Quantitative Easing

The Fed will not start any cuts until 2022

skeeze / Pixabay

In his Daily market notes report to investors, while commenting on the Fed’s decision not to start cutting until 2022, Louis Navellier wrote:

Get the full Henry Singleton series in PDF

Get the entire 4-part series on Henry Singleton as a PDF. Save it to your desktop, read it on your tablet or email it to your colleagues

Letters, conferences and more on hedge funds in the second quarter of 2021

Led by Mangrove, Einhorn Greenlight Masters post double-digit return for first half [Exclusive]

Screenshot 23David Einhorn’s Greenlight Masters funds grew 10.1% net for the first half of 2021, compared to the 15.2% return of the S&P 500. The Greenlight Masters team were generally satisfied with the results of the first half. half-year and that the performance of its managers varied widely from 40.4% to -3.4%. Letters, conferences and more on hedge funds in the second quarter of 2021 Read more

The Kansas City Fed’s annual conference in Jackson Hole, Wyoming, has been canceled. The Jackson Hole conference is a major international event that would have provided insight into the quantitative easing of major central banks. Although the Jackson Hole conference is now virtual, I suspect attendees may be slightly less transparent.

The central bankers of the European Union and Japan pioneered negative and zero interest rates and are now dragging Britain and the United States into the abyss of negative interest rates. The point is, governments can no longer tax their old budget deficits, so that inflation and ultra-low interest rates remain the lasting legacy. If the United States taxes all Americans 100%, there will still be an $ 8 trillion federal budget deficit, so we cannot impose our tax problems.

No unraveling

No matter what the Fed announces at its next Federal Open Market Committee (FOMC) meeting, the Fed will not start tapering until 2022 and will continue its quantitative easing, but at a reduced pace. Inflation effectively allows all central banks to print more money and the potential risk is stagnation, especially after businesses and consumers have spent a storm.

In Japan and Europe people are older and often live in small houses, so after spending money they tend to save the rest and a high savings rate helps keep interest rates down. managers, regardless of the rate of inflation. In the United States, we are also aging, but we tend to live in bigger houses and have larger families, so consumer spending in the United States should not stagnate.

6% GDP growth

It will be interesting how long can the United States maintain 6% GDP growth, which is expected to persist until the third quarter. In addition to robust consumer spending, there remains a massive backlog due to supply chain issues that effectively ensure that U.S. GDP will continue to grow at an annual rate of 6%. In addition, robust job growth continues to add new consumers, which should continue to drive retail sales. With strong businesses and healthy consumer spending, they represent a powerful double blow that should continue to drive GDP growth.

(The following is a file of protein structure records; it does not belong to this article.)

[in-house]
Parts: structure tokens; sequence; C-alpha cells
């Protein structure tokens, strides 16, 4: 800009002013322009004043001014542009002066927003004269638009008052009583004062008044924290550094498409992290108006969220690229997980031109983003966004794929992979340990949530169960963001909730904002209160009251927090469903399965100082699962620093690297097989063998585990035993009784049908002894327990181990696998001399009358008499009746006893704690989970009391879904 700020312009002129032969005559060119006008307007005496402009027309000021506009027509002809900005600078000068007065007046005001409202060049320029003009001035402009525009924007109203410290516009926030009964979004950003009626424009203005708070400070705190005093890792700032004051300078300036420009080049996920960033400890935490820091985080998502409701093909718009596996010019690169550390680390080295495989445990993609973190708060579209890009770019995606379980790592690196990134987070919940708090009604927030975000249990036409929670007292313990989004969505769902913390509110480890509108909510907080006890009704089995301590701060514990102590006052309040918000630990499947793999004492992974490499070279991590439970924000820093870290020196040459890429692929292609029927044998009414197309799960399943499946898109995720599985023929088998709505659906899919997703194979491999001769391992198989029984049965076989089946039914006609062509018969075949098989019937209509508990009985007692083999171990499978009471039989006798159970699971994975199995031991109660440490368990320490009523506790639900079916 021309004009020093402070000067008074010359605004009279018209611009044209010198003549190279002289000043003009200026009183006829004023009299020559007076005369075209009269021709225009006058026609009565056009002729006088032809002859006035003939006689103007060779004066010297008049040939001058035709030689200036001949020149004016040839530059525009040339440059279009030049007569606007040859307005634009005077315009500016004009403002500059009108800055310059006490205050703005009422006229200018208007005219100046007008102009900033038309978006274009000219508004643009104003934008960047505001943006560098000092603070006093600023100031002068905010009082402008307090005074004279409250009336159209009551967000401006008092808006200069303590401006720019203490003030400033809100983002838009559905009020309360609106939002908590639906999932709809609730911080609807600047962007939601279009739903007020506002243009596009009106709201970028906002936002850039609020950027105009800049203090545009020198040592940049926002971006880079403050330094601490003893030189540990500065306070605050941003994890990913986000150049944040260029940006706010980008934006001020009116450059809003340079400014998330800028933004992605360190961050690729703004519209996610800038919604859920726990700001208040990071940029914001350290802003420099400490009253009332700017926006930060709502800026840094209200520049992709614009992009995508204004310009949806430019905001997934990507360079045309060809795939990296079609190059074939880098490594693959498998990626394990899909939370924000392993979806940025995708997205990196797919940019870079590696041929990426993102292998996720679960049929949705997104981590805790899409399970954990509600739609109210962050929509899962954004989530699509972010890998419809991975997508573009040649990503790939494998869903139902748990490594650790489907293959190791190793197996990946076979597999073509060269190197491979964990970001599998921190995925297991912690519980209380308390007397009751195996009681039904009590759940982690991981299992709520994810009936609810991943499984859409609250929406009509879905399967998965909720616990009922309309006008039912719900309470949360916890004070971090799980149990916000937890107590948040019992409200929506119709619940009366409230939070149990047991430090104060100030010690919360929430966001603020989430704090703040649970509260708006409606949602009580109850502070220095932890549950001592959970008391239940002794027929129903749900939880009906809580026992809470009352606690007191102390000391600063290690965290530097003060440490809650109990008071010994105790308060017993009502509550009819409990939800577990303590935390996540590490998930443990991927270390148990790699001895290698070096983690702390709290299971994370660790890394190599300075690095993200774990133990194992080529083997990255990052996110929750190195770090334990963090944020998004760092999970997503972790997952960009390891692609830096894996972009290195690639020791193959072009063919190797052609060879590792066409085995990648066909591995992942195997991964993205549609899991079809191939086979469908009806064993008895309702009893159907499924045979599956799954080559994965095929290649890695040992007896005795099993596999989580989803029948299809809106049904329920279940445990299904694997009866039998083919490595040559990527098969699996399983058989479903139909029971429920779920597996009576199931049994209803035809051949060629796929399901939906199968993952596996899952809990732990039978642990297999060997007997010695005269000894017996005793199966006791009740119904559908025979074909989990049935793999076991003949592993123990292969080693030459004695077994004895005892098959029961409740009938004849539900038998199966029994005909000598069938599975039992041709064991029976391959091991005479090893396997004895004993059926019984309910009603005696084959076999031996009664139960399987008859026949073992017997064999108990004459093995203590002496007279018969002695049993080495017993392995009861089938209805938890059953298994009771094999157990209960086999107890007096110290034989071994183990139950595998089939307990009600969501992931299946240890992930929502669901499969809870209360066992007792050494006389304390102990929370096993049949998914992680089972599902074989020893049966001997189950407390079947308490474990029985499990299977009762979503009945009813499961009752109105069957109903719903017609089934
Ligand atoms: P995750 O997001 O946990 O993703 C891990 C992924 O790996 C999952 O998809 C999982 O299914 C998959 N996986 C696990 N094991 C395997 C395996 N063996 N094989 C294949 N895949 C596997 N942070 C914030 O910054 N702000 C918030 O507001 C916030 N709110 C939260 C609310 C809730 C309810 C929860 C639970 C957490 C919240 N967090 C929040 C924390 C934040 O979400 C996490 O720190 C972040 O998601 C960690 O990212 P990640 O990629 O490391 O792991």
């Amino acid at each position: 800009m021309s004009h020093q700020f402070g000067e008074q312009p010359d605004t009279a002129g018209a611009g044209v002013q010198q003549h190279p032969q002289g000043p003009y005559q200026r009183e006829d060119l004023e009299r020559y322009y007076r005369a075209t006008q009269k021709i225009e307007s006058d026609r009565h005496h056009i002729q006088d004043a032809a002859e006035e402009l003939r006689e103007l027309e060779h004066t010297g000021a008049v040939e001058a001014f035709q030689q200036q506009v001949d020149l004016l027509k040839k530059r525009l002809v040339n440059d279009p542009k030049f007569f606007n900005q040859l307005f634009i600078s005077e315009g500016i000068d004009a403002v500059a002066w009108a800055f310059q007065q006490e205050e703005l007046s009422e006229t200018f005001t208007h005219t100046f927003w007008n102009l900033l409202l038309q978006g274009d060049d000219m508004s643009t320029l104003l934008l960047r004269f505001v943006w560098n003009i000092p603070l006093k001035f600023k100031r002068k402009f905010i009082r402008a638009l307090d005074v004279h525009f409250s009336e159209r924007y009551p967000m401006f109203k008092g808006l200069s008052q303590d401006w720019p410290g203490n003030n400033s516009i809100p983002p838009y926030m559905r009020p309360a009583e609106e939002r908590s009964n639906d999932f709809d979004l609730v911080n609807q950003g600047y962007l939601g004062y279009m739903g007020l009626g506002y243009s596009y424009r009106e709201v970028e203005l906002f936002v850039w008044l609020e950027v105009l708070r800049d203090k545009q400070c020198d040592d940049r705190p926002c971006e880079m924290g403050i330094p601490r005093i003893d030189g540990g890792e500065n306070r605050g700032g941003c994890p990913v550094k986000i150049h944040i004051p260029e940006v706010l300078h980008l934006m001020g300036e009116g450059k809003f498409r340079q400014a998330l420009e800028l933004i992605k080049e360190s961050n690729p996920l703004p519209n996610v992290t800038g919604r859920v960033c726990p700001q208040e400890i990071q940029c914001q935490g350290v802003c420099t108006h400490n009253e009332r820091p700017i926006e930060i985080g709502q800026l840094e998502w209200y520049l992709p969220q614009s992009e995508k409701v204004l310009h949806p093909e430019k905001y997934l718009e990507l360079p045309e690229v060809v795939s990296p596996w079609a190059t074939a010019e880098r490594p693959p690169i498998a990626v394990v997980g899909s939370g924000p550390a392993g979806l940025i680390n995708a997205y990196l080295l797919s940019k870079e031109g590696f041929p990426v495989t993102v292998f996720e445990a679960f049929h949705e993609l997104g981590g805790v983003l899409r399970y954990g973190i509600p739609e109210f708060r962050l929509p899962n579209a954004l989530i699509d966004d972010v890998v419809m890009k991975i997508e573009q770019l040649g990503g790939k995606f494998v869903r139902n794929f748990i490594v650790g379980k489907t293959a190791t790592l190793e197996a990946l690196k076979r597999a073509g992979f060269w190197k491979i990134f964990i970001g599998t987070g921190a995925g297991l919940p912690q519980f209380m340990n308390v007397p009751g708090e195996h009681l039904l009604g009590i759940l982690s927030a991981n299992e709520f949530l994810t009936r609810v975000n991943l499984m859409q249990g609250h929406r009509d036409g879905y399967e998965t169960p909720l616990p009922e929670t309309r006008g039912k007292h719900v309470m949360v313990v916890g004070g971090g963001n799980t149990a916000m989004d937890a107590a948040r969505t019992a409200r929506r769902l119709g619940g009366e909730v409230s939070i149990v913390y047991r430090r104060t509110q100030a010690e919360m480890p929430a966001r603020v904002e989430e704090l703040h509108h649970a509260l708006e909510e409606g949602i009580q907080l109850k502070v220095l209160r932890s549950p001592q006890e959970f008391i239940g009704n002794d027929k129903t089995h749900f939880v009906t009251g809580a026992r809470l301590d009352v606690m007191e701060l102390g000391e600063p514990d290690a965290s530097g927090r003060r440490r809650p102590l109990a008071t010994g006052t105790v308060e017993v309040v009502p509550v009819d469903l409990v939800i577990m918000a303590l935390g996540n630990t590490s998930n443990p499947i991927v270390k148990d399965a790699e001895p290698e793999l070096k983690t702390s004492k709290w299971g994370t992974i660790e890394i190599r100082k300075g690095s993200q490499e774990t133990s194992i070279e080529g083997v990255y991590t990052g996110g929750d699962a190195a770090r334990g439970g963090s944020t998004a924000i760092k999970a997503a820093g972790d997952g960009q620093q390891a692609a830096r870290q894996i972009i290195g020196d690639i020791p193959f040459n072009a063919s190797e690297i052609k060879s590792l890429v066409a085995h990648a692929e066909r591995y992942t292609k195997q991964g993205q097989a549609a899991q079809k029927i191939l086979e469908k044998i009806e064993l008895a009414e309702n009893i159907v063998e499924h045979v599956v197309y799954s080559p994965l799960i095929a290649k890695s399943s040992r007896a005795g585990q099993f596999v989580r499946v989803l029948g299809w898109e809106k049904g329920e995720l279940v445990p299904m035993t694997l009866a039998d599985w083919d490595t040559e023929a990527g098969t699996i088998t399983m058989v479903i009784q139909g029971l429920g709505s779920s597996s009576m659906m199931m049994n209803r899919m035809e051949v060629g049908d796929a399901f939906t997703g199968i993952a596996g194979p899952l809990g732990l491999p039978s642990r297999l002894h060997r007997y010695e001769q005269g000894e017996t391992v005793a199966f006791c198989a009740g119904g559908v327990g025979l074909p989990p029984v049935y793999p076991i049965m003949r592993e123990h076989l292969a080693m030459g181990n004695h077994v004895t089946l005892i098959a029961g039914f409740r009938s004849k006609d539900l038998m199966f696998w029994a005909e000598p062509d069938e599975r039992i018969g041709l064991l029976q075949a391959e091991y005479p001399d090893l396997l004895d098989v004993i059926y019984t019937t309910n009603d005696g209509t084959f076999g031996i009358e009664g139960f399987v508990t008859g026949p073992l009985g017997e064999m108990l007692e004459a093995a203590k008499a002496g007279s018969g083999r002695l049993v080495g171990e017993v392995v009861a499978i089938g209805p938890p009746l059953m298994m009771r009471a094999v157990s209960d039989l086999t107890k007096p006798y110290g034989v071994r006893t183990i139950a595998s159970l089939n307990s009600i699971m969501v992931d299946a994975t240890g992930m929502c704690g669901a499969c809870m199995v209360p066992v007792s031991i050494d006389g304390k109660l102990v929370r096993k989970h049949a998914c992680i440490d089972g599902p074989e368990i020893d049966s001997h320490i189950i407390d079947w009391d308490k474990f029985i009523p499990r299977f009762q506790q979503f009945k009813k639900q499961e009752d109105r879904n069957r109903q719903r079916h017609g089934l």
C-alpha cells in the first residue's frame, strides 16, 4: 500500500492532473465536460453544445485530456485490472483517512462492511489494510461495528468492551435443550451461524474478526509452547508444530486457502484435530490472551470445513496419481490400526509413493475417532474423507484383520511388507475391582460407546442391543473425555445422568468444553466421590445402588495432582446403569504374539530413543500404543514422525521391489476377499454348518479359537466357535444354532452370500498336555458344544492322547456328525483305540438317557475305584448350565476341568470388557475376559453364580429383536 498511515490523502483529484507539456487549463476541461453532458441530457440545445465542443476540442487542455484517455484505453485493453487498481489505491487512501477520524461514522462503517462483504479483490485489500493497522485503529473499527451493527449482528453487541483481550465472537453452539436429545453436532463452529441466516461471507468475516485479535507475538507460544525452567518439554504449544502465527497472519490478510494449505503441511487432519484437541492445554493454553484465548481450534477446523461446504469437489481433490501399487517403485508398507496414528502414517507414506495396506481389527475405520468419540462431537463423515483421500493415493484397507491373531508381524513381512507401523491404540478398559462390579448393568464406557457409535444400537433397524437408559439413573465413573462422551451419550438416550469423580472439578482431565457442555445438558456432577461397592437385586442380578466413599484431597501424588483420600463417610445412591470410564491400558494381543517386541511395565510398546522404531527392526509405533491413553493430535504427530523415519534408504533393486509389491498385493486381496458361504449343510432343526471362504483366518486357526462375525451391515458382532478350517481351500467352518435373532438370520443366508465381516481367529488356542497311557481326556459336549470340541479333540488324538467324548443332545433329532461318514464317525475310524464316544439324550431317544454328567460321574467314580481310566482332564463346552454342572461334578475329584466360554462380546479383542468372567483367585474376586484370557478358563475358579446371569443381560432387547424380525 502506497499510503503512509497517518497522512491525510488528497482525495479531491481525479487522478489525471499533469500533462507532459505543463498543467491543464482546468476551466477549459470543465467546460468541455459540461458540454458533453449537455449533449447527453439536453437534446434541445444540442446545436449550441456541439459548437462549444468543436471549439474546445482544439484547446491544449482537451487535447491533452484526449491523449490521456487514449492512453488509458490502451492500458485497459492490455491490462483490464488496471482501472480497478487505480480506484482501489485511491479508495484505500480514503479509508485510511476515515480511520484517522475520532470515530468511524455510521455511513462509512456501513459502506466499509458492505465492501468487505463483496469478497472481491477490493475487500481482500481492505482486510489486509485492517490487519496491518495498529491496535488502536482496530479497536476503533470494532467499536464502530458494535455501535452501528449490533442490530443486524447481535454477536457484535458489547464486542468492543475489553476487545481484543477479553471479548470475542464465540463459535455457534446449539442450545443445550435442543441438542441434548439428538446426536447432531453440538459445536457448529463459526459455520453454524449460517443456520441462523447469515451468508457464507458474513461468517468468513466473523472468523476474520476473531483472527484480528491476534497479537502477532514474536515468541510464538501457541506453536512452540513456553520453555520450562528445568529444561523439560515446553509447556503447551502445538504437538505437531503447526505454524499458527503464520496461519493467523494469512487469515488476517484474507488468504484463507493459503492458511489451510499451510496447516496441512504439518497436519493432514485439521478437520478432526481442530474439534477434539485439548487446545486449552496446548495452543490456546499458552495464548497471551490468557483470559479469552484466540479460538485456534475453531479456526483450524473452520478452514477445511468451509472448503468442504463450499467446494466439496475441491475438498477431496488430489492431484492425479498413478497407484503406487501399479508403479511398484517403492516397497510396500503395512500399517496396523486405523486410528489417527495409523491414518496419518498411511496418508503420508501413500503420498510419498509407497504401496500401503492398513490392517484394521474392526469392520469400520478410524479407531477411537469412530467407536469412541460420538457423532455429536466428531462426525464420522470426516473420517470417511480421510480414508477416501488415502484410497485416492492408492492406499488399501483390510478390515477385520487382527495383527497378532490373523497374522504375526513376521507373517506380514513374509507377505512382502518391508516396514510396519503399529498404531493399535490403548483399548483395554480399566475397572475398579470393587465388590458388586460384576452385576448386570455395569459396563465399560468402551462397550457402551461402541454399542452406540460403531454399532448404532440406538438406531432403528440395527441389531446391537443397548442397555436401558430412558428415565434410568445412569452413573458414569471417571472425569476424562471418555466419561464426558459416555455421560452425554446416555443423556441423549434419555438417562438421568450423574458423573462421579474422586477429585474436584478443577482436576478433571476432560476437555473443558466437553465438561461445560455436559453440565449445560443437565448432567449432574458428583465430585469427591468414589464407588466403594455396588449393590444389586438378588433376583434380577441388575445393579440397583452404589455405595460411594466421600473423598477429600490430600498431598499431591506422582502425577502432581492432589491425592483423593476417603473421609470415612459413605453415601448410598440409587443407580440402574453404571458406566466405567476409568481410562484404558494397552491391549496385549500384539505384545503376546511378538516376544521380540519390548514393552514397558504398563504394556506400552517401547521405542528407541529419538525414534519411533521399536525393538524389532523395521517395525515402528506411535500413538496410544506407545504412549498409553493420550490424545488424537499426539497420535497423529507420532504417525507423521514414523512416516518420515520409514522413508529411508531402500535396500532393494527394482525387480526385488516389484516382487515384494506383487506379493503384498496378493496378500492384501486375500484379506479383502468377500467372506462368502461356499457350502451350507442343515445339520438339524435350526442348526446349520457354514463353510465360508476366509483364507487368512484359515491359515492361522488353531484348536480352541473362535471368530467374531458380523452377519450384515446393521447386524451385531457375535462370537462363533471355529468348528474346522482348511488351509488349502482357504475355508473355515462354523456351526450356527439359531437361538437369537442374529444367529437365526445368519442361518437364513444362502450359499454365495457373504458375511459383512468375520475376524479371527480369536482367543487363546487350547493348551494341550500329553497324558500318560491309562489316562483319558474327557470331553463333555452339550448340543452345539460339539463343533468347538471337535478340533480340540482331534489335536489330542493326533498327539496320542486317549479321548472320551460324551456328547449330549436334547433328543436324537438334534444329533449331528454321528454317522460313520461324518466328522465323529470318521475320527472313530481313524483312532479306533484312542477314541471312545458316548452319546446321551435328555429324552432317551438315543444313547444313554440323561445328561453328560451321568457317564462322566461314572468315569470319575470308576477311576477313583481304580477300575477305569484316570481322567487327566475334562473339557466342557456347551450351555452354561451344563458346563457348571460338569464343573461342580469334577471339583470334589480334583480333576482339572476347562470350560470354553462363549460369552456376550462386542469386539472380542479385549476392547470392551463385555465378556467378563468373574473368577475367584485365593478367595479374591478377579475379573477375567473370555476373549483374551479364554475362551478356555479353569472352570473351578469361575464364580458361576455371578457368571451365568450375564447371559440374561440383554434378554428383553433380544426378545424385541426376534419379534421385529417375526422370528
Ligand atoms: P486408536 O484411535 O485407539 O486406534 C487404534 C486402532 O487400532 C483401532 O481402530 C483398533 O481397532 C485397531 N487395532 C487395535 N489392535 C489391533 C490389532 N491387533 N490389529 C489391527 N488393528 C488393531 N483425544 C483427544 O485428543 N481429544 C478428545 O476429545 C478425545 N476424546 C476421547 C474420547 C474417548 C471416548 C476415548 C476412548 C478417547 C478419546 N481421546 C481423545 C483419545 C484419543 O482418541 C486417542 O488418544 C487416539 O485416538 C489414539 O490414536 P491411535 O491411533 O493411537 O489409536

The the inflation bubble created by accommodative monetary policy should ease somewhat in the fall, especially energy as the demand for crude oil and natural gas decreases. This seasonal decline in global energy demand is caused by the fact that there are billions more people in the northern hemisphere, so demand naturally decreases as the weather gets colder. Unfortunately, much of the wholesale inflation that spilled over to the US economy was due to service costs that are not expected to decrease, so some permanent inflation is here to stay.

Oasis In Stock

I expect growth stocks to remain an oasis in the chaos that spreads around the world. The money has to go somewhere and due to the ultra low interest rate environment millions of new investors have turned to the stock market in search of higher returns. Also, when government becomes ineffective, which seems to be happening lately, the private sector takes over and prosperity tends to soar!

For the future, the new wars of the future will be fought with economic and not military power. China has won the economic wars, and the United States must now assert its economic might. Future military actions will likely be carried out by special forces, which the United States is moving in and out of quickly. The debacle in Afghanistan illustrates why it is important not to stay too long after special forces have done their job and achieved their objectives. The United States is now out of the nation building business because frankly we’re not very good at it.

The only thing our federal government did that had an impact on the stock market was to increase the money supply by 40%. over the past year, this is why residential real estate, the stock exchange, and some collectibles have thrived. The speed of money, that is, the speed at which money changes hands, remains high as consumptioners are moving, despite the Covid-19 Delta variant, so an annual GDP growth of 6% persists. Another comment I have is that one thing the federal government has done right is that at least most of the Covid-19 relief has gone directly to businesses and consumers, who can spend money more efficiently than the federal government.

Market Fact:

What a difference a decade makes. In 2011, the S&P 500’s total dividend was around $ 240 billion. For the last full year, 2020, total dividends were around $ 483 billion, a CAGR of around 8%. For 2021, dividends stand at $ 494 billion on an annualized basis. At the end of the second quarter, the dividend yield on SPX was 1.38%. Source: S&P Dow Jones Indices.

Updated


Source link

Comment here

placeholder="Your Comment">